Ehrenreich appeals to pathos by reflecting on the hardships that her fellow coworkers go through on a day to day basis. She also uses a few of her own struggles, but these are not as prominent as it is obvious that Ehrenreich went back to her previous, middle class lifestyle after the fact, so it is hard to feel sympathy for her.
In order to make an impactful appeal to pathos, Ehrenreich vividly describes the constant struggles of the lower-class citizens and tells heartbreaking stories of a life that many people cannot even begin to imagine.
Ehrenreich appeals to the emotions of the reader by telling of the hardships and struggle that some of her co-workers go through just to obtain basic necessities. It makes the readers feel sympathetic and sad that this is a reality that people who live on minimum wage go through. She also explains her own pain while working like back pains and the unfair working conditions that she and her coworkers go through.
Ehrenreich appeals to pathos by, describing her frustrations with certain jobs like the housekeeping job and the waitressing job She also appeals to pathos by telling the stories of her coworkers who have it worse than she does where they have do despicable things like stealing food from the job just to have a consecutive meal.
Ehrenreich appeals to pathos by explaining in detail some of the stories of her coworkers and how they struggle day by day check by check making sacrifices only to survive.
Part 2: Ehrenreich appeals to pathos specifically with her encounters with Holly. She was very sympathetic toward Holly when she found out she was pregnant. She ensured she ate and even volunteered to take over her job in order to show her empathy. She even gives Holly an ultimatum that if Holly doesn't rest then she won't work which showed how much she cared for Holly's health.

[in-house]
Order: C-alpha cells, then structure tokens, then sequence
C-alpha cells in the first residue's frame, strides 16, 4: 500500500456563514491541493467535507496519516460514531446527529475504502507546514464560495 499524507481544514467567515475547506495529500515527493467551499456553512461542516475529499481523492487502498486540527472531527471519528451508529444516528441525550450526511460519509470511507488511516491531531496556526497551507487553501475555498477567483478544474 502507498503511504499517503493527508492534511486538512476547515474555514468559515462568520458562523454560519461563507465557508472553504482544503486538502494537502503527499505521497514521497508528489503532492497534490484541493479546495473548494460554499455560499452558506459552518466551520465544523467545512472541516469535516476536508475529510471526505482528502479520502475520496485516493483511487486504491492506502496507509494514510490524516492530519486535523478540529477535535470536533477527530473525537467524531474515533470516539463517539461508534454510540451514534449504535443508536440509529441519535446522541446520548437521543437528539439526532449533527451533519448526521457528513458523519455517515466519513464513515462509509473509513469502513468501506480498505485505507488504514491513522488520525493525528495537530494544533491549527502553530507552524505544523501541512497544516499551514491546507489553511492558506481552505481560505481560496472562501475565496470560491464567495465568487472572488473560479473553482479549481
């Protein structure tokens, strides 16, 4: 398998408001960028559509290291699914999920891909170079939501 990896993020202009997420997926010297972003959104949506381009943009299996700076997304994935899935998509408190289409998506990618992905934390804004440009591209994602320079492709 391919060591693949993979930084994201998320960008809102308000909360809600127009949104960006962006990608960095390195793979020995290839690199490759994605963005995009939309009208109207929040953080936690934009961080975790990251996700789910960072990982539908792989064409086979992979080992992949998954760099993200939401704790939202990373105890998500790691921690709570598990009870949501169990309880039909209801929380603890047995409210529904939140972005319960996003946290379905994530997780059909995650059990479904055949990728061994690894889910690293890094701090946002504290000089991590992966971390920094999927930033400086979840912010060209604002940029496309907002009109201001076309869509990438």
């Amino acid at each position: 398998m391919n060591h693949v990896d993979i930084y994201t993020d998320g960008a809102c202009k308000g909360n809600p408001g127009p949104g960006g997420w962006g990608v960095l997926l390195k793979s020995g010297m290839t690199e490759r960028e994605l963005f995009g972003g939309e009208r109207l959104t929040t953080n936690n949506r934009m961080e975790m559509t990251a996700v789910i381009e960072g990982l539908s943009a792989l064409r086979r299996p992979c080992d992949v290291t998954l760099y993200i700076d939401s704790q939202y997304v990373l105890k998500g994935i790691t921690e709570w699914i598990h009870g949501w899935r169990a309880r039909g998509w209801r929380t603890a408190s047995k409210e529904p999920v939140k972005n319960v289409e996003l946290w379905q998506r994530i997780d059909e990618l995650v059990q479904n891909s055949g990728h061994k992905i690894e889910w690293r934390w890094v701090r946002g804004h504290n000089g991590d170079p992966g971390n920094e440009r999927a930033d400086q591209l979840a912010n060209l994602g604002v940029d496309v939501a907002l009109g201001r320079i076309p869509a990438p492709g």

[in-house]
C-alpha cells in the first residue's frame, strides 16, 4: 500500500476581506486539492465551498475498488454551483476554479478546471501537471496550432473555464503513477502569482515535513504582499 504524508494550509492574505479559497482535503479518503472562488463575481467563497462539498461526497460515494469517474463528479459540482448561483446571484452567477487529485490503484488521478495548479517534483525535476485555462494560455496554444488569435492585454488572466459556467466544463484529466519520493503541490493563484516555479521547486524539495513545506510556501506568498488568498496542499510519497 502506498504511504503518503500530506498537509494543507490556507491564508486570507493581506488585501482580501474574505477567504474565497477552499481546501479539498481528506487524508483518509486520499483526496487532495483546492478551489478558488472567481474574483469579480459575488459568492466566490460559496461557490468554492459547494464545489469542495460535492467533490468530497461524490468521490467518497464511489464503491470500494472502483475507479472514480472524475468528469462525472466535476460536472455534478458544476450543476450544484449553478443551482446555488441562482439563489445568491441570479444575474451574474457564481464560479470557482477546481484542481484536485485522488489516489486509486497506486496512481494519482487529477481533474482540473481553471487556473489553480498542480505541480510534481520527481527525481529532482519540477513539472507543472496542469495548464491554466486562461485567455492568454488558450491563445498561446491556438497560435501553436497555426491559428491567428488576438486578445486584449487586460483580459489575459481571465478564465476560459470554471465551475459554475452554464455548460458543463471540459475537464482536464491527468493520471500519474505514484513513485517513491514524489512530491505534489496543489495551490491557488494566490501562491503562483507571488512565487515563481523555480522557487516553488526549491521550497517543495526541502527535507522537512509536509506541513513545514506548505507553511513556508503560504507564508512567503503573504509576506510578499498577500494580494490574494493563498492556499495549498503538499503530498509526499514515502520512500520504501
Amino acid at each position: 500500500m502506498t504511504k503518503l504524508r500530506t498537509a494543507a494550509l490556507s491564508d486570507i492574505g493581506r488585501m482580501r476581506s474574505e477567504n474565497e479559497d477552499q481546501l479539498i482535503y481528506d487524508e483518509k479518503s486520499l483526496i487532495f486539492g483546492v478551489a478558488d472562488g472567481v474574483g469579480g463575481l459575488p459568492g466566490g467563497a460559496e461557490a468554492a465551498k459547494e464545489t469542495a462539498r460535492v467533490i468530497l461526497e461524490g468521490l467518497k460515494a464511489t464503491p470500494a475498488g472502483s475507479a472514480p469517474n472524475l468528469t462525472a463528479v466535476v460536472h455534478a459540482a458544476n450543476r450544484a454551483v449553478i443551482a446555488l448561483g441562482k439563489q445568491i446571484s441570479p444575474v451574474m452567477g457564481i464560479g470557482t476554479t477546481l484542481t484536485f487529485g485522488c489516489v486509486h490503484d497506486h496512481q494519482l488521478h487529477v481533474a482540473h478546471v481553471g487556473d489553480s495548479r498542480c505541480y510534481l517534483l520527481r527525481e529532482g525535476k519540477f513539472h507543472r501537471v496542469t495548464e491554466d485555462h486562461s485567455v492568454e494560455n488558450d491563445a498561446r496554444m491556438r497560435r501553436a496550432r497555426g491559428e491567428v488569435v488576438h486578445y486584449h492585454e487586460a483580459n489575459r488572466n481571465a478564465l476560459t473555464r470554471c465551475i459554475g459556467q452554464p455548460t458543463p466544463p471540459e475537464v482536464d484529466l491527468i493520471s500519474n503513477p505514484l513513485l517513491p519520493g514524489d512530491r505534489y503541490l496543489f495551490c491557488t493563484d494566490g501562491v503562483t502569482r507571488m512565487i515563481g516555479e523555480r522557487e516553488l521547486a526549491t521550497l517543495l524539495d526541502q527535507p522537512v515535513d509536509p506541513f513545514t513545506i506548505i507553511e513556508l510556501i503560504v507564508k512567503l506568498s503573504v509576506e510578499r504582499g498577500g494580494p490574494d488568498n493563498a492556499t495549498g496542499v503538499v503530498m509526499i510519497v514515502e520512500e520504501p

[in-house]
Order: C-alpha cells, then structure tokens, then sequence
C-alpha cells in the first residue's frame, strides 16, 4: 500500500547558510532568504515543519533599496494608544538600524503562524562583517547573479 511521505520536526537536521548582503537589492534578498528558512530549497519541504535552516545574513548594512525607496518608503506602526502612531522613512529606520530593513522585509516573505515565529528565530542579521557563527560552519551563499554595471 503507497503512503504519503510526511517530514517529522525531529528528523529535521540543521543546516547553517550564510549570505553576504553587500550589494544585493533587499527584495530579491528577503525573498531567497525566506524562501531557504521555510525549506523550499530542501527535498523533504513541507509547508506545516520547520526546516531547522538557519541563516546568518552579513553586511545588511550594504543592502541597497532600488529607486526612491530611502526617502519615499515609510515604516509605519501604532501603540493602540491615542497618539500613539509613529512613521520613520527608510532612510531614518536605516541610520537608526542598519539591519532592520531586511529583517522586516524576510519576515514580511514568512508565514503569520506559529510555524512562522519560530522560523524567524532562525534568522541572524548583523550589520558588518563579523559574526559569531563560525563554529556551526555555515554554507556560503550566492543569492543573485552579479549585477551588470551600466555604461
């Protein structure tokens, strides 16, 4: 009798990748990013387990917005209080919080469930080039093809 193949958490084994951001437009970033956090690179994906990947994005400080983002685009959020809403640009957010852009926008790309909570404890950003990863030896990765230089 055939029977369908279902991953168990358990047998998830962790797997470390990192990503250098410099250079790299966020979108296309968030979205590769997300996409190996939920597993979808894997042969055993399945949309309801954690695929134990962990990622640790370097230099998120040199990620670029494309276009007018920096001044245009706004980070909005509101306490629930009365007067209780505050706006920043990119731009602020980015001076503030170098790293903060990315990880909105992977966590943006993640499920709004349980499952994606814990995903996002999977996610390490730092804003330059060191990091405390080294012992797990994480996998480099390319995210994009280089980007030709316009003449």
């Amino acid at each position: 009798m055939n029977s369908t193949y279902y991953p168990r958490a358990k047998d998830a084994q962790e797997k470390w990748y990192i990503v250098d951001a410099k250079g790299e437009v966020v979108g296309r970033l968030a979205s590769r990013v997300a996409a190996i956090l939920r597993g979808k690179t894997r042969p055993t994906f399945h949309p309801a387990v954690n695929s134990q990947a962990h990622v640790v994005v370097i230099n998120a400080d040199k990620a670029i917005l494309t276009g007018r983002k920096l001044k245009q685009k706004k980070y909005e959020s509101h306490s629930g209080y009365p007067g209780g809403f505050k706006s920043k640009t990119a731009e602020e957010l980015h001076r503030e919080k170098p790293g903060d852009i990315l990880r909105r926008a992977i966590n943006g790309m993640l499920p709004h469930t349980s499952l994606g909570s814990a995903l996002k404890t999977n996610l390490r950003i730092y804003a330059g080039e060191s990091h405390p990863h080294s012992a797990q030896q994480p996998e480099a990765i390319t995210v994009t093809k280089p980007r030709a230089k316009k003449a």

Ehrenreich describes the hard work and suffering that people living a low wage life have to go through everyday. She explains how workers of unappealing jobs, including "janitors, cleaning ladies, ditchdiggers, changers of adult diapers," suffer from "chronic deprivation".
Another instance where Ehrenreich appeals to pathos is on pages 43 and 44 when she introduces us to the life that Carlie has to live every single day. She explains how Carlie is in pain and how she had to bring hot dog rolls for lunch. Ehrenreich was wanting the readers to see into a life that we would usually never try to understand.
Ehrenreich appeals to ethos by telling her coworkers and friends stories. She tells of those who struggled and still struggle through many hardships. For example, Ehrenreich’s young coworker who had been impregnated by her boyfriend, who later left her, and was forced to live out of her car for a short while.